Puranaanooru 233 – Wishing it were a lie
In this episode, we listen to the fervent wish of a poet in the midst of distressing news, as portrayed in Sangam Literary work, Puranaanooru 233, penned about the Velir King Vel Evvi by the poet Vellerukkilaiyaar. Set in the category of ‘Pothuviyal Thinai’ or ‘Common Themes’, the verse talks about the king’s valour and generosity.
பா அடி யானை பரிசிலர்க்கு அருகாச்
சீர் கெழு நோன் தாள் அகுதைகண் தோன்றிய
பொன் புனை திகிரியின் பொய்யாகியரோ!
‘இரும் பாண் ஒக்கல் தலைவன், பெரும் பூண்,
போர் அடு தானை எவ்வி மார்பின்
எஃகுறு விழுப்புண் பல’ என
வைகுறு விடியல் இயம்பிய குரலே.
Another short song about King Evvi, said to be the forefather of the famous King Paari. The poet’s words can be translated as follows:
“Let it turn out to be a lie! Let it turn out to be a lie! Akin to how the belief that a golden discus killed Aguthai, known for his determined efforts in the battlefield and for rendering wide-footed elephants to bards, turned out to be false, let this too turn out to be false. I speak about the voice that echoed at dawn saying, ‘The chest of King Evvi, the leader of bards with huge families of kith and kin; the one, wearing great jewels, and having battle-ready armies, is streaked with wounds inflicted by piercing spears’!”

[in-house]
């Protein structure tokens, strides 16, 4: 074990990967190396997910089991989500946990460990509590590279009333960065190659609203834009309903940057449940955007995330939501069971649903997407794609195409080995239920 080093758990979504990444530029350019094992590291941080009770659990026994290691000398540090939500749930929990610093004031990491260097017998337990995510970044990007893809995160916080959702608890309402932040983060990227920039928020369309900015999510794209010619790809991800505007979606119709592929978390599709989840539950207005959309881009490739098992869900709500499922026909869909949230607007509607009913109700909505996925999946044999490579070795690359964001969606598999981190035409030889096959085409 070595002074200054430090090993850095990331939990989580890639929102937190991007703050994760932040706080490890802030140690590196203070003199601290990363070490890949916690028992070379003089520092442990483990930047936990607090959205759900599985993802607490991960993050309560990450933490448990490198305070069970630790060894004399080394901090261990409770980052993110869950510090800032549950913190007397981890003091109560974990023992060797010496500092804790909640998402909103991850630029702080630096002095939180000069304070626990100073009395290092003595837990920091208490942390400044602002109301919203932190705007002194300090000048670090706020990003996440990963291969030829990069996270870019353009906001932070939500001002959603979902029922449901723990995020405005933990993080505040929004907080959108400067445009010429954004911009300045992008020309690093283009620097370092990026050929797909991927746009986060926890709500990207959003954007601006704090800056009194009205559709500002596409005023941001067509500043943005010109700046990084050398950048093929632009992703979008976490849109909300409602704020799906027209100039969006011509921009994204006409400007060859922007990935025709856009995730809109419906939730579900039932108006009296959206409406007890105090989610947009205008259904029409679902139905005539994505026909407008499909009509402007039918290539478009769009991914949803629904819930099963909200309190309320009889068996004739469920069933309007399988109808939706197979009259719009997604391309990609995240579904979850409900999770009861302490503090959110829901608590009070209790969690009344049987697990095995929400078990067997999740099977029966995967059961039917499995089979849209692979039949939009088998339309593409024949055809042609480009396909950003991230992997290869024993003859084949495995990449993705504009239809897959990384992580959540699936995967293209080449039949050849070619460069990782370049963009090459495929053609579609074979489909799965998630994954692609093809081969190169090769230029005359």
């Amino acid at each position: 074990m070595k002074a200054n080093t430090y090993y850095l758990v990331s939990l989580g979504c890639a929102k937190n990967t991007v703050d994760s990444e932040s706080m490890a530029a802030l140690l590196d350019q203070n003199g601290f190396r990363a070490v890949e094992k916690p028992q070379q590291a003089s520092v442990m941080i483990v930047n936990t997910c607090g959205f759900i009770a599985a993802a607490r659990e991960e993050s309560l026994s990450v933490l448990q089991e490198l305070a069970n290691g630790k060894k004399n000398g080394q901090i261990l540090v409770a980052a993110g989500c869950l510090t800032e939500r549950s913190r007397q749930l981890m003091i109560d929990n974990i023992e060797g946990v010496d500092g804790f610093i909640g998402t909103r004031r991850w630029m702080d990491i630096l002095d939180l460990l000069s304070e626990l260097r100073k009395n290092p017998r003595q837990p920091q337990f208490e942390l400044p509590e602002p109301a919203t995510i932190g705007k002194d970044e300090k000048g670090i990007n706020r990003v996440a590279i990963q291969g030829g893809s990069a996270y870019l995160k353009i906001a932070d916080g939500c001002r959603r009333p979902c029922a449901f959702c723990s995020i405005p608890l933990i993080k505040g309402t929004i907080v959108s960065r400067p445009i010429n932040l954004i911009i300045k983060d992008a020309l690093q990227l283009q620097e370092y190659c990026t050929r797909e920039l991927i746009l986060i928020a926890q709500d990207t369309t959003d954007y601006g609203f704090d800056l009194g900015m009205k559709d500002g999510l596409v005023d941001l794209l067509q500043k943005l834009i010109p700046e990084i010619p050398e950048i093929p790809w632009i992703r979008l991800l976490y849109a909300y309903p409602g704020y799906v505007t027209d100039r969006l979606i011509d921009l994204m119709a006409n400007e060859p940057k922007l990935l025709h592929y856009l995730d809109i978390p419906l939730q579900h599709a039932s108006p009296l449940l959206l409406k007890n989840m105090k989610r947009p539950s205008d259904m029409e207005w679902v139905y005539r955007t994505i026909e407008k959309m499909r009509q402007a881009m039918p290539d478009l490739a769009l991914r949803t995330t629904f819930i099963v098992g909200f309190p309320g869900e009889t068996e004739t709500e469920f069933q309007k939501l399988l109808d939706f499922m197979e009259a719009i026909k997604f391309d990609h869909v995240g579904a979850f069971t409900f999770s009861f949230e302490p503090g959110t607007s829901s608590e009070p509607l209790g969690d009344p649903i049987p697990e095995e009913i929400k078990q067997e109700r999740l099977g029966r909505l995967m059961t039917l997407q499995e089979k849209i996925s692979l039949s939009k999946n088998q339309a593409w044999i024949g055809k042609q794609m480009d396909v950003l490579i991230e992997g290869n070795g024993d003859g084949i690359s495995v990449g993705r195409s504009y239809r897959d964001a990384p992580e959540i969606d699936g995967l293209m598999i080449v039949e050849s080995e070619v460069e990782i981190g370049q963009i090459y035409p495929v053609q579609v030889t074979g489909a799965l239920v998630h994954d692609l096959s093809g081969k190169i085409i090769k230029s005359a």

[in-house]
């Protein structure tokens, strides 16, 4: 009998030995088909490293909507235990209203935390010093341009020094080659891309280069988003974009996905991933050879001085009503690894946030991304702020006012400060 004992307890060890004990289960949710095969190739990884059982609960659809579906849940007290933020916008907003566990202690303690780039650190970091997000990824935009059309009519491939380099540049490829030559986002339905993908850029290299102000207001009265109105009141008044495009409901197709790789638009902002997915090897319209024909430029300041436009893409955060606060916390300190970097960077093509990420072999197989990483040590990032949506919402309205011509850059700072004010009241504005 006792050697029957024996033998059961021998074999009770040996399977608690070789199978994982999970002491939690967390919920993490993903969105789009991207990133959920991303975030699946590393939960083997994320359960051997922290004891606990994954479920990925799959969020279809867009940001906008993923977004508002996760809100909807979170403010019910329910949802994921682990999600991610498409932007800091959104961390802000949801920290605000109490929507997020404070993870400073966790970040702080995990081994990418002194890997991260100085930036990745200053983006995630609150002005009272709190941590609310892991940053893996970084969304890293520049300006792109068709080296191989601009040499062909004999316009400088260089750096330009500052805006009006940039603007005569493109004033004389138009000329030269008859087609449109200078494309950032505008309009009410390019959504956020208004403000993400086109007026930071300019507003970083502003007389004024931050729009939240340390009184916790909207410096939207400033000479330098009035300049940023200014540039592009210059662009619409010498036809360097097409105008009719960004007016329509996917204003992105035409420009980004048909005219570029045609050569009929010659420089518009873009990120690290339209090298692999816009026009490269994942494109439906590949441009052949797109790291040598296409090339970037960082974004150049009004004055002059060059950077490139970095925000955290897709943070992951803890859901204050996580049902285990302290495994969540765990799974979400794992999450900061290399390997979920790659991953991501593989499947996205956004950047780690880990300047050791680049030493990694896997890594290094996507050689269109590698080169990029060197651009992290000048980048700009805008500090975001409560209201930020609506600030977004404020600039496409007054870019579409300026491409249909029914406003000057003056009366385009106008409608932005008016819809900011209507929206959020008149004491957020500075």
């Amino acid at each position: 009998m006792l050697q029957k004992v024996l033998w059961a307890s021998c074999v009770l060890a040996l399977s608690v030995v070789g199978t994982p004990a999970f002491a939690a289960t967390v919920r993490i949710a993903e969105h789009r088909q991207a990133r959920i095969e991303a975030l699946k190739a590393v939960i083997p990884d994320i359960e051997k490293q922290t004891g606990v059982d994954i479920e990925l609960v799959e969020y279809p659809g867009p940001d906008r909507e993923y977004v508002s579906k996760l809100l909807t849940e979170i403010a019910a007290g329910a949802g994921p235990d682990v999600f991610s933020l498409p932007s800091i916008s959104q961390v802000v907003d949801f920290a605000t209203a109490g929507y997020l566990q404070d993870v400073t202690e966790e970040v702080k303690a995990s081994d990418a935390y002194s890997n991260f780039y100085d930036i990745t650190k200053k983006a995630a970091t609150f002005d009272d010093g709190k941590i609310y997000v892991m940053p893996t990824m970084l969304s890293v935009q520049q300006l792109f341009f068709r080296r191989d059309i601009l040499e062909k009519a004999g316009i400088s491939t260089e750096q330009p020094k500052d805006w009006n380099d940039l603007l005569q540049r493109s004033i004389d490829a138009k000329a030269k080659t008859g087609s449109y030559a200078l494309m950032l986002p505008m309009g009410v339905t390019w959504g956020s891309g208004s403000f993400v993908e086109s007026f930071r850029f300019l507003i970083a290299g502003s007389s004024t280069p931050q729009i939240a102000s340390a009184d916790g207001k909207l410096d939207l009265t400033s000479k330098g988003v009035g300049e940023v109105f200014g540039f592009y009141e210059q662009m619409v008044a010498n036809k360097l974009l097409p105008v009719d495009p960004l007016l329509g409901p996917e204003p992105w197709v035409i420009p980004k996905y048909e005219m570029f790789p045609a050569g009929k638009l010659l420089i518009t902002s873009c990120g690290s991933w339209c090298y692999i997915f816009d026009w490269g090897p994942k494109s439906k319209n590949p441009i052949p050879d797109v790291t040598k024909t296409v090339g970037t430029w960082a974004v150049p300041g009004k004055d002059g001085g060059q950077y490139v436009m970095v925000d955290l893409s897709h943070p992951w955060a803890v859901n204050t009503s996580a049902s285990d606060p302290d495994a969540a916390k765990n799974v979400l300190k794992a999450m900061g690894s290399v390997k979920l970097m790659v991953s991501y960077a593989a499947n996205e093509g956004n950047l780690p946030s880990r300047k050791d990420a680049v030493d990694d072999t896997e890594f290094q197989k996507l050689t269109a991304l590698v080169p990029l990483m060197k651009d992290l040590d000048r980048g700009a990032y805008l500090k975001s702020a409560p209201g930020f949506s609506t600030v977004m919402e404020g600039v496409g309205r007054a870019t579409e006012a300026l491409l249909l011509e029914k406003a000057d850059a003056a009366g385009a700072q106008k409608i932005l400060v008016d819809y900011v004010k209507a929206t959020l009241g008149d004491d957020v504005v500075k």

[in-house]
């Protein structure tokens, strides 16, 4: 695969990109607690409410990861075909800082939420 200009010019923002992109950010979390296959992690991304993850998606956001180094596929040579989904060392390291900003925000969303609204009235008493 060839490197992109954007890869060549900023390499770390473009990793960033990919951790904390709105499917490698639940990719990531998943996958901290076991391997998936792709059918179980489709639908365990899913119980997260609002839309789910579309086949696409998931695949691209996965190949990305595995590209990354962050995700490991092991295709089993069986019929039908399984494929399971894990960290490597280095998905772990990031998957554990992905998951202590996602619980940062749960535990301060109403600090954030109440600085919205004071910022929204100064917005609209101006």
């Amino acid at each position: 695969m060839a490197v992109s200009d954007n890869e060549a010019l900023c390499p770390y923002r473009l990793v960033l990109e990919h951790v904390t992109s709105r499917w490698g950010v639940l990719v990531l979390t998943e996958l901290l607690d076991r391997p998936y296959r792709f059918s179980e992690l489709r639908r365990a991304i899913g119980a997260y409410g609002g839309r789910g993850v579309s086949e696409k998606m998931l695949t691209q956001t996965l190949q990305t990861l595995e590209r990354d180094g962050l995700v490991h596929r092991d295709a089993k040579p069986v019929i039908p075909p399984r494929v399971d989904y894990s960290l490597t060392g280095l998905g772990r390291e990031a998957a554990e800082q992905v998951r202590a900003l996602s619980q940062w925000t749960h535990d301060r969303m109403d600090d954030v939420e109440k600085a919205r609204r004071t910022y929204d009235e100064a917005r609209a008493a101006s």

Time to explore the details. The poet starts by wishing out aloud that what he’s hearing should be a lie. To explain how, the poet brings forth a simile from a historical incident. There was a king named Aguthai, who was known to render elephants to bards and always be successful in battle. Then news spread all around the land that he was dead because of a golden discus thrown by an enemy king. Later they found out that this was not true. Just like that, what he was hearing about King Evvi, that the king was ridden with spear wounds, should turn out to be a lie too, the poet wishes.
The poem brings to fore the prevalence of rumours and fake news even in Sangam times. Initially King Aguthai was thought to be dead but later they found out that it was not true. Similarly, the poet wishes the same fate for this news he had heard that morning. Through this poem, the poet from two thousand years ago acutely highlights what modern psychologists would agree about, and that is, the first stage in processing grief in the loss of a beloved is denial!